If the normal sleep amount is 8 to 9 hours a night, and the patient currently needs only three hours of sleep and feels fine during the day, then it is likely a true decreased need for sleep. The greater the difference between the normal amount of sleep for the specific patient when well and what they need now, the clearer the symptom is. If the difference between normal and current sleep is only a one- hour difference, it is a little fuzzy. If it is two hours, it starts to get clearer. If it is a four-hour difference, then it’s unequivocally a decreased need for sleep.

Decreased need for sleep is not insomnia; rather, it is that all of the sudden this patient just does not need to sleep.

The DSM-V is proposing some additional symptoms for mania or hypomania: irritability, distractibility, psychomotor agitation. What can you tell us about these symptoms?

Dr. Nierenberg: These additional symptoms in the DSM-V proposal may be too nonspecific relative to these disorders.[2] Our challenge is to see which of these symptoms are more specific to the diagnoses about which we are talking. I believe that irritability is so nonspecific that it is difficult to know where it would lie as part of a diagnosis. Does it fit in the realm of bipolar disorder? Does it fit in the realm of agitated depression? Is it part of the spectrum of anxious depression? Or is it in the spectrum of MDD with anger attacks, where the patient is likely to have difficulty with anger regulation. Agitation is one of the nonspecific symptoms that can mean many things.

Persistent, pervasive, and severe irritability that is different from the usual self is among the symptoms that one could develop when manic. But, once again it cannot be taken in isolation. Irritability has to be concurrent with some of the other manic-type symptoms.

Finally, distractibility is another nonspecific symptom. People might be distracted when they are depressed, anxious, or when they suffer from any one of a multitude of cognitive problems. They can also have comorbid attention deficit hyperactivity disorder (ADHD) that has never been treated. Those with ADHD are more likely to develop MDD. Those with MDD are more likely to have ADHD as compared to the general population.

How do you treat patients who present with “mixed” depression?

Dr. Nierenberg: Treating the phenomenon of “mixed” depression is complicated.[1,3,7,8] The initial treatment plan must always rely upon and reflect the patient’s history. If a patient has a clear and well-documented history of mania or hypomania, which would qualify him or her as having a diagnosis of bipolar I or II disorder, then the clinician would treat the patient for bipolar I or II in the present episode. In the absence of unequivocal, documented manic or hypomanic episodes in the past, the assumption is that the patient will more than likely present with manic or hypomanic episodes in the future, but we do not really know for sure.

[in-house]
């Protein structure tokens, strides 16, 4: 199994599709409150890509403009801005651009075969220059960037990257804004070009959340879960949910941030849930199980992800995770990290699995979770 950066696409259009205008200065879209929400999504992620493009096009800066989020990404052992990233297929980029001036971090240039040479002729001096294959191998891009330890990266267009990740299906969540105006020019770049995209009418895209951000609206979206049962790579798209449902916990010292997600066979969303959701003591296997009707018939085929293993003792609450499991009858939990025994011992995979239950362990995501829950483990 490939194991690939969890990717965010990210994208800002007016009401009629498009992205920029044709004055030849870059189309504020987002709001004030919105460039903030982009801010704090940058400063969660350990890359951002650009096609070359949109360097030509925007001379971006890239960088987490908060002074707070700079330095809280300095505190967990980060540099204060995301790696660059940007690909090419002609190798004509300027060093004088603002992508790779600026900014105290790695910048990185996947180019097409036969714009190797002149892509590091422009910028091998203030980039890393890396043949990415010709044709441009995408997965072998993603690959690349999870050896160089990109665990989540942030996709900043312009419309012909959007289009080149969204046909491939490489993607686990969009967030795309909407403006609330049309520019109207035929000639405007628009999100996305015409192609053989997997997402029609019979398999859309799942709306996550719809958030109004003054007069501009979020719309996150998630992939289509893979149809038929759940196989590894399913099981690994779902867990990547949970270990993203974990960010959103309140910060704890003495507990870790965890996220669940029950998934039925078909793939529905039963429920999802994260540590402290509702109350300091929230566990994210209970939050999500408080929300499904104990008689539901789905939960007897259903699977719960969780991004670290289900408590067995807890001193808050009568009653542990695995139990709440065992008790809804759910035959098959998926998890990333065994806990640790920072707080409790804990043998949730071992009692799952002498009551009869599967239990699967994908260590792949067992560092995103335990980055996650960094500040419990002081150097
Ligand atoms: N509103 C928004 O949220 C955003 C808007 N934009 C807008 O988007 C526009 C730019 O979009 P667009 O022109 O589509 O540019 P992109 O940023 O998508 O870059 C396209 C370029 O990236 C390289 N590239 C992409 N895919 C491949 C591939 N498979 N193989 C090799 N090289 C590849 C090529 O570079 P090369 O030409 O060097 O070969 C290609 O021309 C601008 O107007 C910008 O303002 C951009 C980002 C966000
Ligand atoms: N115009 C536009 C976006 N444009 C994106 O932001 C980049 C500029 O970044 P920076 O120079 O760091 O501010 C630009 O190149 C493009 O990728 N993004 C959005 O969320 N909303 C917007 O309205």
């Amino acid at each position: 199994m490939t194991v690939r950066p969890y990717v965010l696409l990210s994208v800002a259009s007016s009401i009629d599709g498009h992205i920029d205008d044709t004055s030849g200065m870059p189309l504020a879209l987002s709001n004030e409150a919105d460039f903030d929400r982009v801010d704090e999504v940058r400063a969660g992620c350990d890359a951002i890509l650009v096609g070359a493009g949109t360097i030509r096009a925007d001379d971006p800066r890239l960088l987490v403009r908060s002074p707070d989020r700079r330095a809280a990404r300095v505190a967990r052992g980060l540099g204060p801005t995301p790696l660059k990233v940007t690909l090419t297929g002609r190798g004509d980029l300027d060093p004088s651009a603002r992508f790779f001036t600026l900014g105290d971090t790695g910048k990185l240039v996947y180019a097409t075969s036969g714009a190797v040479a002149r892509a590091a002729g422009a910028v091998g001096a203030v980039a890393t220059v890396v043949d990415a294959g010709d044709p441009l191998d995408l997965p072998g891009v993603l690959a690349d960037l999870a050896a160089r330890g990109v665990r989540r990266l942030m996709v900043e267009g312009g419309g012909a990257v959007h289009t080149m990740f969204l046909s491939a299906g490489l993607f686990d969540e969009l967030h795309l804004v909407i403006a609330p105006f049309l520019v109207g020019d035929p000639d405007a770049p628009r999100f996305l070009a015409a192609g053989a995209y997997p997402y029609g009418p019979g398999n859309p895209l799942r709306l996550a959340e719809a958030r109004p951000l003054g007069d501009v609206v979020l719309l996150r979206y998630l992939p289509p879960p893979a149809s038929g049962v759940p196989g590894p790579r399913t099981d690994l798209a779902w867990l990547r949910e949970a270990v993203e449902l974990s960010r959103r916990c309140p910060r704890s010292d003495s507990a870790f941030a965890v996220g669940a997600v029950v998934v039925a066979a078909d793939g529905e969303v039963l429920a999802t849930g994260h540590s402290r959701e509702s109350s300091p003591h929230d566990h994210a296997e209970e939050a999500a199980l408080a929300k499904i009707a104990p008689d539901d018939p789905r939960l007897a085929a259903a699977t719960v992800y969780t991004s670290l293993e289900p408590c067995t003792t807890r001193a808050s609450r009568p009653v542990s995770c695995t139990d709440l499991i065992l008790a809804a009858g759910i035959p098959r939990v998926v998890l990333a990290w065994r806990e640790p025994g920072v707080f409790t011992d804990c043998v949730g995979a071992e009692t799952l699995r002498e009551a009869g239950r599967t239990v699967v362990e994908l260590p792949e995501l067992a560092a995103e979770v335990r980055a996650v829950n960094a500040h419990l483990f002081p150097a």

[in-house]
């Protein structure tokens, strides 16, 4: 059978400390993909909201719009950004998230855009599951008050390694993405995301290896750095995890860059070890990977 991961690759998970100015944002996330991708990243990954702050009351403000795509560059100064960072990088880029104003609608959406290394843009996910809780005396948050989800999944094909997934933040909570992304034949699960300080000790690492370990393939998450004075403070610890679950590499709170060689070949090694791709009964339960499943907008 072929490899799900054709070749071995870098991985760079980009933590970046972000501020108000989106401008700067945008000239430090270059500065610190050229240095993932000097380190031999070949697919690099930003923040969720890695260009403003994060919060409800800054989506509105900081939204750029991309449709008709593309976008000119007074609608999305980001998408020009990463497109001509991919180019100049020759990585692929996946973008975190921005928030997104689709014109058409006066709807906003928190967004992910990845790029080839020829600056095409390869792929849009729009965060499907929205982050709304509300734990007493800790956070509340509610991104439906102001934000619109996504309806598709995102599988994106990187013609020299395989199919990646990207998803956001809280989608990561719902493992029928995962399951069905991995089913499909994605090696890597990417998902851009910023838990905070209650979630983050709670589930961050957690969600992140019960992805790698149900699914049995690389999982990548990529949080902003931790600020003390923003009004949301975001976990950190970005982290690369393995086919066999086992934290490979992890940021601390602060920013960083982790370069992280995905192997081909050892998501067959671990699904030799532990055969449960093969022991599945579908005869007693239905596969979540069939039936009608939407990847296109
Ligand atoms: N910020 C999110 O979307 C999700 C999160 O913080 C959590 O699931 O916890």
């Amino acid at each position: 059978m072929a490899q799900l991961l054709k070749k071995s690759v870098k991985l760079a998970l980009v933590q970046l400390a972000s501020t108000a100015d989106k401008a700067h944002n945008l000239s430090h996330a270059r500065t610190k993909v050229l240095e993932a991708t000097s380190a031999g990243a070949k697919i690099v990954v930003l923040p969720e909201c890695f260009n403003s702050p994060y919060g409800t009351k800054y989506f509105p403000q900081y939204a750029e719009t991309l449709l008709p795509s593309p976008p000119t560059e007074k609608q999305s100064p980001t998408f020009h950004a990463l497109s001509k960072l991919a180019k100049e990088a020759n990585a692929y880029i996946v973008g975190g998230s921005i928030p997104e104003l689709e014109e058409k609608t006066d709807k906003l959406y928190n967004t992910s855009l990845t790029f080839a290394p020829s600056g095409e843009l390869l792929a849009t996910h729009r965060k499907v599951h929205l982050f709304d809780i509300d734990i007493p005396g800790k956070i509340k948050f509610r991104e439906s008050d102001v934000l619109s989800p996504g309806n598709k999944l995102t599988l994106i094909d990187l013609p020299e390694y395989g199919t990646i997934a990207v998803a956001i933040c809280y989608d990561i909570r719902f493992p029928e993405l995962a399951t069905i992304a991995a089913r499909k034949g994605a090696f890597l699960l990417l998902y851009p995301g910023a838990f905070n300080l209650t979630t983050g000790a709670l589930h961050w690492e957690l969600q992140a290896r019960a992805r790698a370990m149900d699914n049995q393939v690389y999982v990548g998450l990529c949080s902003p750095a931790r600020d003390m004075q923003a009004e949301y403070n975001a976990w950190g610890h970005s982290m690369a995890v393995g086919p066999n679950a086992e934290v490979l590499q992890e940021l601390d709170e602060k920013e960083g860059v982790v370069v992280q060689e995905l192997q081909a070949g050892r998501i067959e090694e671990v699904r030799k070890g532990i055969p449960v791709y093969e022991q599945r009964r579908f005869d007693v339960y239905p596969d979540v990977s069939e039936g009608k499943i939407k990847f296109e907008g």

How do you treat the “equivocal” group of “mixed” depressed patients who present with subthreshold mania and have no prior history?

Dr. Nierenberg: As we know from the STEP-BD program, there are a lot of patients like this. The clnicians must monitor this type of patient carefully when prescribing an antidepressent without a concomitant antimanic agent at the same time. The clinician should be on the lookout for an exacerbation of the manic symptoms that are currently present, as well as the emergence of new symptoms that might propel the patient into having a full-blown episode of hypomania or mania.

How would that influence your initial treatment plan?

Dr. Nierenberg: First, I would do a systematic interview of the patient to make sure that I detected those manic-type symptoms. The only way to do that is to use one of the various systematic diagnostic interview instruments. Otherwise, there is the risk of omission, which we all can make.

Second, I would treat the symptoms of depression itself and not necessarily add a medication that would prevent a full-blown manic or hypomanic episode. But, I would have a very heightened awareness and anticipation that this may occur. Therefore, the clinician should educate the patient on the signs and symptoms of a manic episode as well as remain very diligent in tracking this patient’s behaviors over time.

Would you ever start an antimanic agent in patients with “mixed” depression?

Dr. Nierenberg: Yes, and this decision would be based upon the previous treatment history. I would add an antimanic agent if the patient has had antidepressant-associated, manic-type symptoms emerge during treatment in the past. For example, if there was a paradoxical reaction of severe agitation in a patient following a trial of an antidepressant for depression in the past, that indicates that adding an antimanic agent would be prudent.

In the future, where do you think that the clinical presentation of “mixed” depression will fit within the diagnostic system?

Dr. Nierenberg: Right now, this type of a patient might be considered bipolar, not otherwise specified. In other words, the clinican is not exactly sure what is going on with the patient. I think as neuroscience researchers, we need to find out what the implications are not only for the depression but also for those few subthreshold manic symptoms. The DSM-V will at least recognize the importance of patients who have a major depressive episode with mixed manic-type features. The recognition of “mixed” depression as a distinct entity will allow us to learn more about this large group of patients and improve our treatments.